Though narrowly constructed, our familiar formulation of "The Arts" has experienced remarkable growth. Lately Bob Lynch, of AFTA, has been reminding us that, between 2003 and 2008, a new cultural nonprofit was created every three hours (!). That said, all of this growth in organizations and dollars -- through foundations, the NEA, corporate giving, private contributions -- has been in service of something that is basically viewed as an amenity. Thus, The Arts, as we've defined them, grow flush in times of perceived surplus, only to be cut back sharply when fiscal restraint forces centers of power to focus on "real" issues -- health care, the environment, education (but not arts ed). Gates Foundation priorities, mirrored by government and engaged by business, end up setting the boundaries within which "legitimate" efforts to advance quality of life are carried out. But we know that quality of life depends on more than those crude markers of well-being that Gates will fund, but old words and and old definitions are insufficient. To spend more decades flogging away on behalf of "The Arts" at this point feels futile. On the other hand, advancing Expressive Life at least affords the possiblity of marking an important new path to a high quality of life in our democracy.
Thanks to Doug for putting this blog together, and to each of our participants for your many, many thoughtful contributions.
We're having a big snow in Music City...An excellent opportunity to link brandy with contemplation!
There's clearly work to be done to ensure each citizen's right to find and express their voice, and to discover, experience, and remix the expressions around them. There's also work to be done in repurposing those cultural institutions who care to be repurposed as local and national stewards of such expression -- among other stewards. Whether language comes first or policy does is probably the wrong question. In truth, such things always move together.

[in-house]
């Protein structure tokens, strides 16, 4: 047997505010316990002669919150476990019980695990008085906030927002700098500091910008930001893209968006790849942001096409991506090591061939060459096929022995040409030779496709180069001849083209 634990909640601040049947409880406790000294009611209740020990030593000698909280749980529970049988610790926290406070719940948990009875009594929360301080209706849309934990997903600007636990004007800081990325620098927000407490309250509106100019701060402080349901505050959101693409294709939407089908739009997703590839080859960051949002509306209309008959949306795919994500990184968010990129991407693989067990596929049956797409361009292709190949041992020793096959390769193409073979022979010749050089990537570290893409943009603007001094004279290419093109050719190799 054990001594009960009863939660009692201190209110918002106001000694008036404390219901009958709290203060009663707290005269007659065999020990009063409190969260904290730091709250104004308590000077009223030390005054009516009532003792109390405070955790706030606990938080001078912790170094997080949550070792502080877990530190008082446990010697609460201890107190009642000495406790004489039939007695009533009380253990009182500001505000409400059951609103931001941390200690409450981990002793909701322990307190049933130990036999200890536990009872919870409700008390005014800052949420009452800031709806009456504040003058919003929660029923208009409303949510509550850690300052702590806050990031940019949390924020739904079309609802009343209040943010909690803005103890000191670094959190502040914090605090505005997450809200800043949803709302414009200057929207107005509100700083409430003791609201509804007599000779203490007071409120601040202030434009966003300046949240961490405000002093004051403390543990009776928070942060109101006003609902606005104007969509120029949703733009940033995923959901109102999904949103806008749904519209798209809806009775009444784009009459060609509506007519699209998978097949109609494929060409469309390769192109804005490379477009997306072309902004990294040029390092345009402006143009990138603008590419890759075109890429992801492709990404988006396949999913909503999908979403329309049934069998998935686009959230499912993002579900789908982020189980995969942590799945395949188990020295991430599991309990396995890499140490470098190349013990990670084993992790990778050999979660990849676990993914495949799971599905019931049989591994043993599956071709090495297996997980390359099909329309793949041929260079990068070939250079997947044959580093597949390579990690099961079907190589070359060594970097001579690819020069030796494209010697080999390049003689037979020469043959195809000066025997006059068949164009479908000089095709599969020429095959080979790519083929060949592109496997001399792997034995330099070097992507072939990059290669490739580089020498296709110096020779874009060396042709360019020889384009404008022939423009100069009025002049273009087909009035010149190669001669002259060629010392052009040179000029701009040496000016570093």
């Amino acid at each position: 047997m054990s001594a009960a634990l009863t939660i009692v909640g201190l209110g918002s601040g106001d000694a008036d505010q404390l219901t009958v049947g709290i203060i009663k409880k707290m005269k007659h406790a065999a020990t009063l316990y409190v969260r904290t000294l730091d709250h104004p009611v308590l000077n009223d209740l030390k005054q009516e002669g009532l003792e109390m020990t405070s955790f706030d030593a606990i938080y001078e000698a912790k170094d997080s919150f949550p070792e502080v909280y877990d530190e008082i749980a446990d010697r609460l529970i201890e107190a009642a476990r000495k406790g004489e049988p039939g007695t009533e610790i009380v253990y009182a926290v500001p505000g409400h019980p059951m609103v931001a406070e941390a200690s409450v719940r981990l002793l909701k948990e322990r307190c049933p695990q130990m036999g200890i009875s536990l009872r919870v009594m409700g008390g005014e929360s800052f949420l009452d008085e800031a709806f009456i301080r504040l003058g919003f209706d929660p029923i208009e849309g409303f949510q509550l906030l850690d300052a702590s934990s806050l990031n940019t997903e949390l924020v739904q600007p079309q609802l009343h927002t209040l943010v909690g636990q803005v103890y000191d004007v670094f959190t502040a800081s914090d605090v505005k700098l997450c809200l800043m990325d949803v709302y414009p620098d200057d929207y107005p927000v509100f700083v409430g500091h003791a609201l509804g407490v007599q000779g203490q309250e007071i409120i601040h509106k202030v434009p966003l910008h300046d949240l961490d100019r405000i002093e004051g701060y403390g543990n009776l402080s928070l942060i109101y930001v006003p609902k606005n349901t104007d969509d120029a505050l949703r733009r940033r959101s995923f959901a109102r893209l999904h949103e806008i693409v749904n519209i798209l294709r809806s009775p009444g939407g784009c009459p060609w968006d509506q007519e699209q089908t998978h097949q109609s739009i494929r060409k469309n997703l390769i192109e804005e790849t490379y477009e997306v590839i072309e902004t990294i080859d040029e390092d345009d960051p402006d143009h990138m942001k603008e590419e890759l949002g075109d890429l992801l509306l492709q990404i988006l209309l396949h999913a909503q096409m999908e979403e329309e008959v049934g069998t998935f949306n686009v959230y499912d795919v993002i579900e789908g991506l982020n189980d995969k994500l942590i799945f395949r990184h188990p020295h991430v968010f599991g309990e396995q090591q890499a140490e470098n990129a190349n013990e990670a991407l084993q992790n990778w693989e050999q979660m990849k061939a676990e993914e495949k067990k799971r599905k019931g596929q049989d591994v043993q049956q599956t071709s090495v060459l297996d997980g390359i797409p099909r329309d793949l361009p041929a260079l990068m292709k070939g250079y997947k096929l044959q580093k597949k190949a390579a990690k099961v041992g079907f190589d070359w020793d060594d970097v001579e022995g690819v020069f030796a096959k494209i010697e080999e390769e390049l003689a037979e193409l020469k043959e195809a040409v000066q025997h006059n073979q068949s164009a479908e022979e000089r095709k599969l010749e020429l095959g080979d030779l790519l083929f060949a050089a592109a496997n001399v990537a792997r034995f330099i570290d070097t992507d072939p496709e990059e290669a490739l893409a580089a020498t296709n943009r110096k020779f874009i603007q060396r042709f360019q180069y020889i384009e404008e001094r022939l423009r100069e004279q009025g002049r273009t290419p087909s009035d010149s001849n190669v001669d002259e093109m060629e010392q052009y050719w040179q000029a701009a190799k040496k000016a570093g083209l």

My father, who's a physics professor, sent me the following quote when he read what I would be talking about this week. Seems to be a good sentiment to close my last post:
''...we cannot improve the language of any science without at the same time improving the science itself; neither can we, on the other hand, improve a science, without improving the language or nomenclature which belongs to it.''
A. Lavoisier, Traité Elémentaire de Chimie. William Creech, Edinburgh, 1790. Translated by Robert Kerr as The Elements of Chemistry, reprinted by Dover, 1965
The expressive life agenda feels as much to me like the stuff of a broad social movement as it does a framework for policy analysis. The head of steam required for the policy analysis, the honing of performance indicators and the required assault on producer interests in policy-making is likely to occur only if there is, to use Bill's comment, 'an environment that honors expressive life as a public good.'
For this to happen, the agenda needs to be linked back to the debate about what constitutes a fulfilled life, expressive or otherwise, and whether social institutions are generally arranged in a way that permits that life to be led and that gives us all some gentle nudges in that direction, particularly in our formative years.
This - the good life, what it is and how you live it - was for centuries an overt topic of discussion and not just amongst philosophers and framers of constitutions but then sort of went underground a little under a century ago, resurfacing in self-help literature and a few academic books that were generally seen as eccentric and subjective within the value-neutral realm of social science (e.g. Tibor Skitovky's The Joyless Economy or Robert Lane's The Loss of Happiness in Market Democracies). The burgeoning literature of 'happiness studies' is attempting to bring this together and link issues of self-actualization back to public policy - health, education etc.
But like the expressive life agenda with which it overlaps, the issue of how the long term interests of individuals are best promoted in a political economy that is dominated by producer interests is critical. It seems a long way from artsjournal.com territory and nearer to that of adbusters but it's where Bill is taking us. It's what political parties used to be for ...
Andras asks what would be measured in determining the state of expressive life. I would make two points: First, this is not about selecting artists and art forms for special attention or support. My assumption is that in a more-coherent approach to the arts system we would still have agencies like the NEA that would gather expert opionion and dispatch checks (larger than those sent out these days, we would hope) to art making or preservation efforts deemed worthy. Government and philanthropic intervention in cultural vibrancy is important and, in an environment that honors expressive life as a public good, this part of the policy regime that deals with the arts should grow. But I don't think better coordination of policy affecting exprssive life should be about shaping content or picking winners and losers.